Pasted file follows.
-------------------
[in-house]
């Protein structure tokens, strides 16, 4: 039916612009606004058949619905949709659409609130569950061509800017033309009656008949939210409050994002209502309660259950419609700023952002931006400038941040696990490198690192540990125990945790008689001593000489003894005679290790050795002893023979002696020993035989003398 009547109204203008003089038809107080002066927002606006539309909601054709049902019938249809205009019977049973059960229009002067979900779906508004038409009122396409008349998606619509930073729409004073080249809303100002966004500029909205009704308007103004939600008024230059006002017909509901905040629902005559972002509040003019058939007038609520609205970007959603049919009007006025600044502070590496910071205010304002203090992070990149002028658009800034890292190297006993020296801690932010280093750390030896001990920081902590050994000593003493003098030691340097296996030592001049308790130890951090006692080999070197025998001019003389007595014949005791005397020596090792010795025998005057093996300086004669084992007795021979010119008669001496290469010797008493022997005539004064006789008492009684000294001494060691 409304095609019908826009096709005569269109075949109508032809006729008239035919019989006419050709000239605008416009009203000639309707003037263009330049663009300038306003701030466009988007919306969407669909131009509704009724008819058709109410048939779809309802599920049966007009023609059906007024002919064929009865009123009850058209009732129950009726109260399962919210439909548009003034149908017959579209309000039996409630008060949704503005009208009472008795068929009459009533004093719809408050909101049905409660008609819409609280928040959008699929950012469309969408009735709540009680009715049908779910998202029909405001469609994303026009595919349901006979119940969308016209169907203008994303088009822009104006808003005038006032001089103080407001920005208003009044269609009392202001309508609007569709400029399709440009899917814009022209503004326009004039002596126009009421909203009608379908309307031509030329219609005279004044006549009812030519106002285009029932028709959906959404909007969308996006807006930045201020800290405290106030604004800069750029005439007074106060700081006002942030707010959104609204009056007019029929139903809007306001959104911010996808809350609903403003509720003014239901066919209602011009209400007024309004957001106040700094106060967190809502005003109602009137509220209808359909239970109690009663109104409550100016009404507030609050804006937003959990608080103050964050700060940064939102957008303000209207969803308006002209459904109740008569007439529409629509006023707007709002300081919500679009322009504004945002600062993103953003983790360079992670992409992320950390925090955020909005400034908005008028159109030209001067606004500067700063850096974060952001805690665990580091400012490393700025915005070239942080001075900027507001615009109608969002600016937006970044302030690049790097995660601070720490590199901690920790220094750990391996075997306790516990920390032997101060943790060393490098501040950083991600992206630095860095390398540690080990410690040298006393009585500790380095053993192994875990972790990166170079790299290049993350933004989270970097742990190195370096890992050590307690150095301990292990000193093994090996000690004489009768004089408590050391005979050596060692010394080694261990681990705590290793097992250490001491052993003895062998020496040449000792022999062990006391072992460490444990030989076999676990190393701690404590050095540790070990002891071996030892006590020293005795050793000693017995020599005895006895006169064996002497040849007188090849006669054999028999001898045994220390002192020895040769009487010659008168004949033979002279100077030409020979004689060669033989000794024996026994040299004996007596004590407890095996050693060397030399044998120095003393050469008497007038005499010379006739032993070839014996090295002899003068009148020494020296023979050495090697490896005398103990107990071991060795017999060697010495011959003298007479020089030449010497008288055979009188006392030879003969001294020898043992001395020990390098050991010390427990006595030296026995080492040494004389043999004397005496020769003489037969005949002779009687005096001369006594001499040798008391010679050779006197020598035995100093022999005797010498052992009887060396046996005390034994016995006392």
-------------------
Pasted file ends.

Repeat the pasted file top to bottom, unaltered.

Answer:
[in-house]
């Protein structure tokens, strides 16, 4: 039916612009606004058949619905949709659409609130569950061509800017033309009656008949939210409050994002209502309660259950419609700023952002931006400038941040696990490198690192540990125990945790008689001593000489003894005679290790050795002893023979002696020993035989003398 009547109204203008003089038809107080002066927002606006539309909601054709049902019938249809205009019977049973059960229009002067979900779906508004038409009122396409008349998606619509930073729409004073080249809303100002966004500029909205009704308007103004939600008024230059006002017909509901905040629902005559972002509040003019058939007038609520609205970007959603049919009007006025600044502070590496910071205010304002203090992070990149002028658009800034890292190297006993020296801690932010280093750390030896001990920081902590050994000593003493003098030691340097296996030592001049308790130890951090006692080999070197025998001019003389007595014949005791005397020596090792010795025998005057093996300086004669084992007795021979010119008669001496290469010797008493022997005539004064006789008492009684000294001494060691 409304095609019908826009096709005569269109075949109508032809006729008239035919019989006419050709000239605008416009009203000639309707003037263009330049663009300038306003701030466009988007919306969407669909131009509704009724008819058709109410048939779809309802599920049966007009023609059906007024002919064929009865009123009850058209009732129950009726109260399962919210439909548009003034149908017959579209309000039996409630008060949704503005009208009472008795068929009459009533004093719809408050909101049905409660008609819409609280928040959008699929950012469309969408009735709540009680009715049908779910998202029909405001469609994303026009595919349901006979119940969308016209169907203008994303088009822009104006808003005038006032001089103080407001920005208003009044269609009392202001309508609007569709400029399709440009899917814009022209503004326009004039002596126009009421909203009608379908309307031509030329219609005279004044006549009812030519106002285009029932028709959906959404909007969308996006807006930045201020800290405290106030604004800069750029005439007074106060700081006002942030707010959104609204009056007019029929139903809007306001959104911010996808809350609903403003509720003014239901066919209602011009209400007024309004957001106040700094106060967190809502005003109602009137509220209808359909239970109690009663109104409550100016009404507030609050804006937003959990608080103050964050700060940064939102957008303000209207969803308006002209459904109740008569007439529409629509006023707007709002300081919500679009322009504004945002600062993103953003983790360079992670992409992320950390925090955020909005400034908005008028159109030209001067606004500067700063850096974060952001805690665990580091400012490393700025915005070239942080001075900027507001615009109608969002600016937006970044302030690049790097995660601070720490590199901690920790220094750990391996075997306790516990920390032997101060943790060393490098501040950083991600992206630095860095390398540690080990410690040298006393009585500790380095053993192994875990972790990166170079790299290049993350933004989270970097742990190195370096890992050590307690150095301990292990000193093994090996000690004489009768004089408590050391005979050596060692010394080694261990681990705590290793097992250490001491052993003895062998020496040449000792022999062990006391072992460490444990030989076999676990190393701690404590050095540790070990002891071996030892006590020293005795050793000693017995020599005895006895006169064996002497040849007188090849006669054999028999001898045994220390002192020895040769009487010659008168004949033979002279100077030409020979004689060669033989000794024996026994040299004996007596004590407890095996050693060397030399044998120095003393050469008497007038005499010379006739032993070839014996090295002899003068009148020494020296023979050495090697490896005398103990107990071991060795017999060697010495011959003298007479020089030449010497008288055979009188006392030879003969001294020898043992001395020990390098050991010390427990006595030296026995080492040494004389043999004397005496020769003489037969005949002779009687005096001369006594001499040798008391010679050779006197020598035995100093022999005797010498052992009887060396046996005390034994016995006392």